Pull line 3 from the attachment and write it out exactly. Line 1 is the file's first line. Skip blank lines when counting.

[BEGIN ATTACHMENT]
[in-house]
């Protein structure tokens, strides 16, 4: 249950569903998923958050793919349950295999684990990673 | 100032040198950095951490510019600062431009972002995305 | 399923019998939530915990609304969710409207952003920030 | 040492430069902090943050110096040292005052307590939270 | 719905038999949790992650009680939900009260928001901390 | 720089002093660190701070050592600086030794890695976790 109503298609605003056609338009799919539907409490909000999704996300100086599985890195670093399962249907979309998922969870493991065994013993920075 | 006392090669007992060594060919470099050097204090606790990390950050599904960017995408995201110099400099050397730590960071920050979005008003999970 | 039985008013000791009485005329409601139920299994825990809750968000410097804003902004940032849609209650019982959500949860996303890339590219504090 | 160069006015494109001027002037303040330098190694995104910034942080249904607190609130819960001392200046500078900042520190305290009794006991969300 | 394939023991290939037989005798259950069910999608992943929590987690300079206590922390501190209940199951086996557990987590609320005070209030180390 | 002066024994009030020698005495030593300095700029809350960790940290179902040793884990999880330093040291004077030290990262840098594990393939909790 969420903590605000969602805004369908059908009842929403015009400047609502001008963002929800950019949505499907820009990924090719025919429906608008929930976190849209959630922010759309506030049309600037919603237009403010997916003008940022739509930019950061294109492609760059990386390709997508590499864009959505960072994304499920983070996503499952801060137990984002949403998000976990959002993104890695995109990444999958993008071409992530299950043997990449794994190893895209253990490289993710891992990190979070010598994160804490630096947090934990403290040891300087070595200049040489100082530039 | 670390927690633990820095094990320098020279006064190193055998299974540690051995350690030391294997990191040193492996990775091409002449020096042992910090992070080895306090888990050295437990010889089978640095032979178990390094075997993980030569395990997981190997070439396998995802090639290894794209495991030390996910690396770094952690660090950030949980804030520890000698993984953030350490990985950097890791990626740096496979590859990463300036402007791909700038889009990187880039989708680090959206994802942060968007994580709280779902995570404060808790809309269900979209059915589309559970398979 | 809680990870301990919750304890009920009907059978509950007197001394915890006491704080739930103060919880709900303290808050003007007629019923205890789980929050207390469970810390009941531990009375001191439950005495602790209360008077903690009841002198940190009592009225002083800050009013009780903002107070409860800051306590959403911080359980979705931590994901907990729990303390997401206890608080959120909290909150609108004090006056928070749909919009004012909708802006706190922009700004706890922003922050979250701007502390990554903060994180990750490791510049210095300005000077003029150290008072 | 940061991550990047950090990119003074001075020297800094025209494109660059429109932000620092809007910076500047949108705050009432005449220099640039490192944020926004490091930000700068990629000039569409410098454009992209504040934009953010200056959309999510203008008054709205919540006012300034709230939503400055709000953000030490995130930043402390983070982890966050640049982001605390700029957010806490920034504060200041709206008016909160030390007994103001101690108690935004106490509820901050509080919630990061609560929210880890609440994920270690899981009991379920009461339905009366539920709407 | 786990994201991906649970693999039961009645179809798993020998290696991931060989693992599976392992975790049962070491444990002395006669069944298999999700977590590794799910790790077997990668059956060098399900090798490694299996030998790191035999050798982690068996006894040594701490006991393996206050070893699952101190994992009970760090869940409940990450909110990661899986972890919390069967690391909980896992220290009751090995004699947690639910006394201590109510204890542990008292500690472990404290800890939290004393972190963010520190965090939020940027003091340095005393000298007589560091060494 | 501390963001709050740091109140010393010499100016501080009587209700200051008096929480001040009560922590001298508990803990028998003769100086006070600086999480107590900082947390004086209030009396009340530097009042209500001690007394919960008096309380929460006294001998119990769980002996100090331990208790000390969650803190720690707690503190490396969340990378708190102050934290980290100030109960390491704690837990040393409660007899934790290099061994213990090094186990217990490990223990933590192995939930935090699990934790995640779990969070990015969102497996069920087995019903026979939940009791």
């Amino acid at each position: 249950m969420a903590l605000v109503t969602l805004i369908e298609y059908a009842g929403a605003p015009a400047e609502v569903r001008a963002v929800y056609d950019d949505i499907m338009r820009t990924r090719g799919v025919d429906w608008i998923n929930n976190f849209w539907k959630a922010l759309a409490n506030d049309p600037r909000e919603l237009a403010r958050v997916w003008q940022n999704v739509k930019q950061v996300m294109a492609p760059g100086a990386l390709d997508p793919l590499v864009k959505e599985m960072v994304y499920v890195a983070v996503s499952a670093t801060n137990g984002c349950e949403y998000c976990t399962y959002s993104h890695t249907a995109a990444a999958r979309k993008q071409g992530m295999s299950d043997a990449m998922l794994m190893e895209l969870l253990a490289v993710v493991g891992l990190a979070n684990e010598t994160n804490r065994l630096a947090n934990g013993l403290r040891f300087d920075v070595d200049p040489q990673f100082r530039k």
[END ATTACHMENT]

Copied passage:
């Amino acid at each position: 249950m969420a903590l605000v109503t969602l805004i369908e298609y059908a009842g929403a605003p015009a400047e609502v569903r001008a963002v929800y056609d950019d949505i499907m338009r820009t990924r090719g799919v025919d429906w608008i998923n929930n976190f849209w539907k959630a922010l759309a409490n506030d049309p600037r909000e919603l237009a403010r958050v997916w003008q940022n999704v739509k930019q950061v996300m294109a492609p760059g100086a990386l390709d997508p793919l590499v864009k959505e599985m960072v994304y499920v890195a983070v996503s499952a670093t801060n137990g984002c349950e949403y998000c976990t399962y959002s993104h890695t249907a995109a990444a999958r979309k993008q071409g992530m295999s299950d043997a990449m998922l794994m190893e895209l969870l253990a490289v993710v493991g891992l990190a979070n684990e010598t994160n804490r065994l630096a947090n934990g013993l403290r040891f300087d920075v070595d200049p040489q990673f100082r530039k």